Early roots for Neshobe Farm Project

June 14, 2007
BRANDON — The fields at the Steinberg Farm in Brandon have been mostly fallow for 25 years. But Chuck Johnson and his California-based development firm, Elemental Development, which bought the 103 acres a few years ago, want to see those fields in bloom again.
This Friday at the Ball and Chain Café at 7 p.m., Johnson will present to the public the most current plans for that land just north of the Brandon Medical Center. He’s calling it the Neshobe Farm Project, a holistic community complete with varied housing, organic farming, open space, recreational trails and a community center.
“I went from calling it a sustainable community to a holistic community because what I’ve heard from Brandon is that they need economic development as much as housing, so we’re trying to create cottage industry, not leave anything out,” Johnson said.
The community as Johnson envisions it will boast 140 units of green housing — mostly passive solar — including single-family homes, duplexes, rentals and senior housing, starting in the $150,000-$200,000 range. It will also include a daycare center, a commercial kitchen and restaurant, retail spaces, an outdoor pool, dance and yoga studios, a fitness center and spa, a café and 20 guest rooms.
“All these amenities have jobs attached,” Johnson said.
Also in the plans is the creation of a nonprofit organization, the Neshobe Center for Sustainable Living Arts, based in a renovated barn at the center of the farm. The center would offer workshops in sustainability and promote environmental awareness.
“I hope to engage regional educational institutions as well — really use the project as a planetary model,” Johnson said.
Developers all over the country have been creating intentional communities similar to Neshobe Farm, but Johnson said his project is unique for two reasons: its economic development components and its integration with the surrounding town.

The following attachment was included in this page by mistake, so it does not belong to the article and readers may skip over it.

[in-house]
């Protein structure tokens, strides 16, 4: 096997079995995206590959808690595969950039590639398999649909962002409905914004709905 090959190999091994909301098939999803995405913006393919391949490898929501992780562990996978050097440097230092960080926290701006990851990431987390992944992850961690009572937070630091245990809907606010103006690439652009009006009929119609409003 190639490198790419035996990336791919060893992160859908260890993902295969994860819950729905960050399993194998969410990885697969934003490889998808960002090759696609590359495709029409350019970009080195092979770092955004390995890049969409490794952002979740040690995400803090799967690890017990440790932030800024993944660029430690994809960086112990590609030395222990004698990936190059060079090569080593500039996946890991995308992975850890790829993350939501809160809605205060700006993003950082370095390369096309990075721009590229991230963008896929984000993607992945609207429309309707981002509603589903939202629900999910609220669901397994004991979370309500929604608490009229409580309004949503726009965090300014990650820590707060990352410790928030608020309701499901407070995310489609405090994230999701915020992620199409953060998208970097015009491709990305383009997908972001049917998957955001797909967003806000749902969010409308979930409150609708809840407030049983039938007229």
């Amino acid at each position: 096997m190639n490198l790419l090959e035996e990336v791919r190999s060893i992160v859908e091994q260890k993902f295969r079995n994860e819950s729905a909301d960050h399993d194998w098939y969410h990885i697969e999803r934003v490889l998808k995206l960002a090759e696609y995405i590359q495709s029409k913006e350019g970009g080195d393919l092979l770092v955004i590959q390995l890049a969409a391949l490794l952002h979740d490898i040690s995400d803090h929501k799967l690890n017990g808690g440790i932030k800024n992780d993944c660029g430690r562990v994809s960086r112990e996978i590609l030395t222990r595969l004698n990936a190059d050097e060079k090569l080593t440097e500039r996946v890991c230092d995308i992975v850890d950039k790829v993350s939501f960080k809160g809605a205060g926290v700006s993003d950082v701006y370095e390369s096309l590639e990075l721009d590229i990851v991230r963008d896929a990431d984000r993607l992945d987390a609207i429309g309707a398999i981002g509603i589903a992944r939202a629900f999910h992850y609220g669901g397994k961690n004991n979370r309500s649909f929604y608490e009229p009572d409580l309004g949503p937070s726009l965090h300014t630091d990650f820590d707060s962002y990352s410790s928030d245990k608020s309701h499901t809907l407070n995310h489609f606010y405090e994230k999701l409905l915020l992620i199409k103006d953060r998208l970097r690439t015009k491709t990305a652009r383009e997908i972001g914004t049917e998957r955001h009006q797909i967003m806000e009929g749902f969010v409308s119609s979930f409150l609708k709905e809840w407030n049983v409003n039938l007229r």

Neshobe Farm will include bike- and footpaths connecting to downtown Brandon. And Brandon residents will be encouraged to visit the farm for workshops, fresh produce and festivities.
Working with Johnson on this project are Artisan Builders, Johnson’s sustainable architectural firm, Burlington-based landscape architectural firm TJ Boyle and Associates and Allen Matthews, program director for the University of Vermont’s Center of Sustainable Agriculture.
Johnson is preparing to present the project, which he estimates will cost about $20 million, to the Brandon Development Review Board (DRB). He presented it once before last August, but decided he wanted more feedback from the community before going ahead with any plans.
A California native, Johnson has done most of his business in Vermont since “falling in love” with the state a few years ago.
“I’ve been totally enchanted with Vermont. I would live here, but I’ve got kids in high school in California,” he said.
Brandon Administrative Officer Buzz Racine, who works in the town’s economic development office, noted that once Johnson gets the OK from the town’s DRB, he’ll still need a go-ahead from the state, including an Act 250 permit.
“But if all went really well, there’s a possibility he could break ground next summer,” Racine said.

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